Management of bodies of people who died with suspected or confirmed COVID-19 (search done: 26 March 2020)

Added June 2, 2020

Citation: Yaacoub S, Schünemann HJ, Khabsa J, et al. Safe management of bodies of deceased persons with suspected or confirmed COVID-19: a rapid systematic review. BMJ Global Health 2020; 5(5): e002650

What is this? Strategies to minimise the risk of infection from handling the bodies of people who died with COVID-19 are important for reducing transmission of the virus.

In this rapid review, the authors searched for studies of any design reporting on the efficacy and safety of strategies for minimising the risk of infection from handling the bodies of people who died with a coronavirus infection and for guidance documents on the handling of bodies of deceased persons with suspected or confirmed COVID-19. They did not restrict their searches by language of publication and did the search on 26 March 2020. They identified one study (low certainty evidence) about autopsies for patients with severe acute respiratory syndrome (SARS) and 23 guidance documents providing practical advice on handling suspected or confirmed cases of COVID-19 corpses.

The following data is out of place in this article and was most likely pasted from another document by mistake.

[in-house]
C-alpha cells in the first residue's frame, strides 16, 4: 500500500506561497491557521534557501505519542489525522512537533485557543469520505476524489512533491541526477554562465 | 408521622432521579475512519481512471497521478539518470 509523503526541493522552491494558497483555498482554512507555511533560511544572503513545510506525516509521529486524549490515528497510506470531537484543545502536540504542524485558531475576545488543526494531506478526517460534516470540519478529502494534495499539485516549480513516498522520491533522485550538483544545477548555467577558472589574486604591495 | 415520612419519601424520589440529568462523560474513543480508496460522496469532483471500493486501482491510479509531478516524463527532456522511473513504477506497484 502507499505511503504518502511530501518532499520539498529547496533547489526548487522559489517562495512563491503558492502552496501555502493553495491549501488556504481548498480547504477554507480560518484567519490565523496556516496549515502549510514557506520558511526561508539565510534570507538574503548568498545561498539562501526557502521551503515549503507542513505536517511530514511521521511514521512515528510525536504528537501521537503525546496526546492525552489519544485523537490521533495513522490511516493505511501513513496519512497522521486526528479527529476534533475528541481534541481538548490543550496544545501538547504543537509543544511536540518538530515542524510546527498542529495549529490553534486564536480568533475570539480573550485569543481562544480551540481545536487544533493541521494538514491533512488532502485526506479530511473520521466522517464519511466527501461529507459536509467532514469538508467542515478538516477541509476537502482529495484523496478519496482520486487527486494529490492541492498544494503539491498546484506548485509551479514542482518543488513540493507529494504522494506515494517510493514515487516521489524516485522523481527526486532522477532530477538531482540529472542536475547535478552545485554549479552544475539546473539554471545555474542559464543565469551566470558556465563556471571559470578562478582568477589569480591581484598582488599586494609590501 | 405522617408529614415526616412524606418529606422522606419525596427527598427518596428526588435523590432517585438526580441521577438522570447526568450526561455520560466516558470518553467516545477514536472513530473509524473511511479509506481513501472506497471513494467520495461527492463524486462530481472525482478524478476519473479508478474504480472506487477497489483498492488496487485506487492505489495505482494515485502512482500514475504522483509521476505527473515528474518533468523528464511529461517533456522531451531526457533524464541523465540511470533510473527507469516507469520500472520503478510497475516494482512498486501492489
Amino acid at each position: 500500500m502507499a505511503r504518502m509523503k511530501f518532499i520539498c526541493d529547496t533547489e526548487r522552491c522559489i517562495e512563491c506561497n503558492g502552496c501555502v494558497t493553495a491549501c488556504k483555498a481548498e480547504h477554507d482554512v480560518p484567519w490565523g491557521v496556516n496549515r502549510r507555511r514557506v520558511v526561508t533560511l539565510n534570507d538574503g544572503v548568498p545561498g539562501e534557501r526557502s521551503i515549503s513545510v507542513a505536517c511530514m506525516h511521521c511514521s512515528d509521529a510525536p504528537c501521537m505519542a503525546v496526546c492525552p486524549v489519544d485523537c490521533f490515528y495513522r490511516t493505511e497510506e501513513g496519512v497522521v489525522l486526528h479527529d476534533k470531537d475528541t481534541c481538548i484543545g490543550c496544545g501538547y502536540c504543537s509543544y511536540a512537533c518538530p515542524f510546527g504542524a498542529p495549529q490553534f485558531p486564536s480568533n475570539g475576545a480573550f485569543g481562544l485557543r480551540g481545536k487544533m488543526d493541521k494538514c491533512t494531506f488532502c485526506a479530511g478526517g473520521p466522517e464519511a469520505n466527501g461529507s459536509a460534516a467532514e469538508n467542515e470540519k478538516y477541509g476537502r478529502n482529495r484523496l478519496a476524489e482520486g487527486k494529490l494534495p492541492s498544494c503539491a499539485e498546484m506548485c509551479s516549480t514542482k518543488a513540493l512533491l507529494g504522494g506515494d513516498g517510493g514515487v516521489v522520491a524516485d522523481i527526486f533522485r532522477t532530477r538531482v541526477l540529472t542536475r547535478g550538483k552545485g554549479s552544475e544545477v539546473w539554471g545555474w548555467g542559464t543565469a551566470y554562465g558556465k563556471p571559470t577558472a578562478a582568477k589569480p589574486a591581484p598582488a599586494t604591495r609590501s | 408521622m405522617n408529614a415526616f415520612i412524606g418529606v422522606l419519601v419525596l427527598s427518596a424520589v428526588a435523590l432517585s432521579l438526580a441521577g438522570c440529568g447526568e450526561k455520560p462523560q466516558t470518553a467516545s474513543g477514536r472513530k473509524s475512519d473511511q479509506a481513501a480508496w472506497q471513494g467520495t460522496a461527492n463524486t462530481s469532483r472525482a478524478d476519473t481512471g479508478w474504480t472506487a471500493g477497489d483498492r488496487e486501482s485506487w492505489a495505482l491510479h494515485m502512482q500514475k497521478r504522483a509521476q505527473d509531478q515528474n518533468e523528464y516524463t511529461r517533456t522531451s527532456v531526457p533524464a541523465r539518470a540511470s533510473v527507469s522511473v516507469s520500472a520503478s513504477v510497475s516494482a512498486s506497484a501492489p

What was found: At the time of this review, the effects of different strategies for handling the bodies of people who have died with suspected or confirmed COVID-19 are uncertain.

The guidance documents identified which propose specific strategies for handling the bodies of people who have died with suspected or confirmed COVID-19 will help policy makers build their own guidance.

 

Disclaimer: This summary has been written by staff and volunteers of Evidence Aid in order to make the content of the original document accessible to decision makers who are searching for the available evidence on the coronavirus (COVID-19) but may not have the time, initially, to read the original report in full. This summary is not intended as a substitute for the medical advice of physicians, other health workers, professional associations, guideline developers, or national governments and international agencies. If readers of this summary think that the evidence that is presented within it is relevant to their decision-making they should refer to the content and details of the original article, and the advice and guidelines offered by other sources of expertise, before making decisions. Evidence Aid cannot be held responsible for any decisions made about the coronavirus (COVID-19) on the basis of this summary alone.

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